MOSCOW (Reuters) - Russia on Tuesday summoned a senior U.S. diplomat in Moscow to protest over what it said was Washington’s unacceptable refusal to issue visas to members of a Russian delegation traveling to the United Nations General Assembly.
The Kremlin promised a tough response and said Jon Huntsman, the U.S. ambassador in Moscow, had been summoned to the foreign ministry, but Russian news agencies said that Huntsman’s deputy had gone instead.
Moscow said 10 members of a Russian delegation traveling to attend the United Nations General Assembly in New York had not been issued visas by U.S. authorities.
Maria Zakharova, a spokeswoman for Russia’s Ministry of Foreign Affairs, said U.S. officials had returned the relevant visa application documents saying they had been submitted too early.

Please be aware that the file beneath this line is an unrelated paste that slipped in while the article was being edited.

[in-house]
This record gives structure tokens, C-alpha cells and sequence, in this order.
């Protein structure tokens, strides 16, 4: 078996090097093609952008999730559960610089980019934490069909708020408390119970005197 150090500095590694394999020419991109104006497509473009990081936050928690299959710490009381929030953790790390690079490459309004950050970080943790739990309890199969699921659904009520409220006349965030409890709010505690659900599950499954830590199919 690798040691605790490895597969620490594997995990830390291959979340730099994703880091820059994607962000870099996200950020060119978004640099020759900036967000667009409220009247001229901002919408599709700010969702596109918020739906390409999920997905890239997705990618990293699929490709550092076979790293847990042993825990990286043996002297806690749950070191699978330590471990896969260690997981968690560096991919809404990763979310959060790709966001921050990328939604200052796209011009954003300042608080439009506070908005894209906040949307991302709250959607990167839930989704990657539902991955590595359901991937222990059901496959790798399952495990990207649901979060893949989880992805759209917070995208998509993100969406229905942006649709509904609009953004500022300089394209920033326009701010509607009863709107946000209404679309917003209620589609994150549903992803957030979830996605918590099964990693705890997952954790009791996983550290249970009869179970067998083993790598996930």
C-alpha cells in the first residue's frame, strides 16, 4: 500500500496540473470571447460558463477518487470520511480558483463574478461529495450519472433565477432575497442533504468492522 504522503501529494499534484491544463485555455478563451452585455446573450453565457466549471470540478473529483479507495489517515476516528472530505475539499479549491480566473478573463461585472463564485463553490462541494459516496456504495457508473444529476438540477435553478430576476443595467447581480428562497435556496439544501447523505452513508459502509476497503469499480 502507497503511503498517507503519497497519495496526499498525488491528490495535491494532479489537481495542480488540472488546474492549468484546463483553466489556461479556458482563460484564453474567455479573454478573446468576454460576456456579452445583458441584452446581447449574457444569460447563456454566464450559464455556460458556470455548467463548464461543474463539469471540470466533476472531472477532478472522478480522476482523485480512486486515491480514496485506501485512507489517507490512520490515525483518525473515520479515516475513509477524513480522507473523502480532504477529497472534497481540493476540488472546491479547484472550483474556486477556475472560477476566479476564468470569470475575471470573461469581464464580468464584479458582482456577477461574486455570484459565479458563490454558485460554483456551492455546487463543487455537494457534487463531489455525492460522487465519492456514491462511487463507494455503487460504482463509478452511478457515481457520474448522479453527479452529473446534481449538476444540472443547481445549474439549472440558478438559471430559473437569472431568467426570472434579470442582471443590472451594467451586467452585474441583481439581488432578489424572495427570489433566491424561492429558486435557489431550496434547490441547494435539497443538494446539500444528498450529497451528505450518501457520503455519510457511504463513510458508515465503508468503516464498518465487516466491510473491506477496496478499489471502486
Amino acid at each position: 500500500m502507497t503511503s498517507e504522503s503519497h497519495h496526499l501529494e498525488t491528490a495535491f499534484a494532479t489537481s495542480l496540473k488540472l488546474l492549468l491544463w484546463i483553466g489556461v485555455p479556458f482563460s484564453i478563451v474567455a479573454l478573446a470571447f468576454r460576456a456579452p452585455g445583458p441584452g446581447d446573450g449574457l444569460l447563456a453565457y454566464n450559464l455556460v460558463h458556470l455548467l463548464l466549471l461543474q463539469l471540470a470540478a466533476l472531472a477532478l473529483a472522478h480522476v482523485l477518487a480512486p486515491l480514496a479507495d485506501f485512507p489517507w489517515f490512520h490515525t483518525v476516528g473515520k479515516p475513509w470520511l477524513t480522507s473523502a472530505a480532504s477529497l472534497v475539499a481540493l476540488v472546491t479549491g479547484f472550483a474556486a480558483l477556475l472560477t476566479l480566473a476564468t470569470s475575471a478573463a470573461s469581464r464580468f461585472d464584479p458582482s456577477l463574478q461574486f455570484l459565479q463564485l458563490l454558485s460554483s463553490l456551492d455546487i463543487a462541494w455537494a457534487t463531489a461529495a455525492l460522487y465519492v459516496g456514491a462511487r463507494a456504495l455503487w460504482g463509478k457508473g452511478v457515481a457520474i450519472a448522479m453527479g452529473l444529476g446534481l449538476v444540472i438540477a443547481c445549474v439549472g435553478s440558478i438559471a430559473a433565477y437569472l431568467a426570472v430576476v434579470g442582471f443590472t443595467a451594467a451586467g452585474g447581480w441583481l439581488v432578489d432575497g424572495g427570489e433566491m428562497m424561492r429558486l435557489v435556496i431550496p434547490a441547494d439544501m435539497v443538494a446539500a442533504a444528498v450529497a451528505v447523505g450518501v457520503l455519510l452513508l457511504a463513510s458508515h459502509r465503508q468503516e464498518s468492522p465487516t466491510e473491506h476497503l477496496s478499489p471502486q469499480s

There was no immediate comment from the U.S. Embassy.
Zakharova said Russian Foreign Minister Sergei Lavrov would raise the issue with U.S. Secretary of State Mike Pompeo in New York.
She described the U.S. move as a violation of Washington’s international commitments.
“This is an outrageous example of disrespect by the United States of America for members of the United Nations, as well as a failure to fulfill its obligations as host country to the world organization,” Zakharova said on Facebook.
“Another act of disregard for the rights of sovereign states and international organizations and the inability to somehow comply with their own international legal obligations will be the central theme of the conversation between Lavrov and Pompeo in New York.”
U.S.-Russia ties remain strained by everything from Syria to Ukraine as well as allegations of Russian interference in U.S. politics, which Moscow denies.
Editing by Andrew Osborn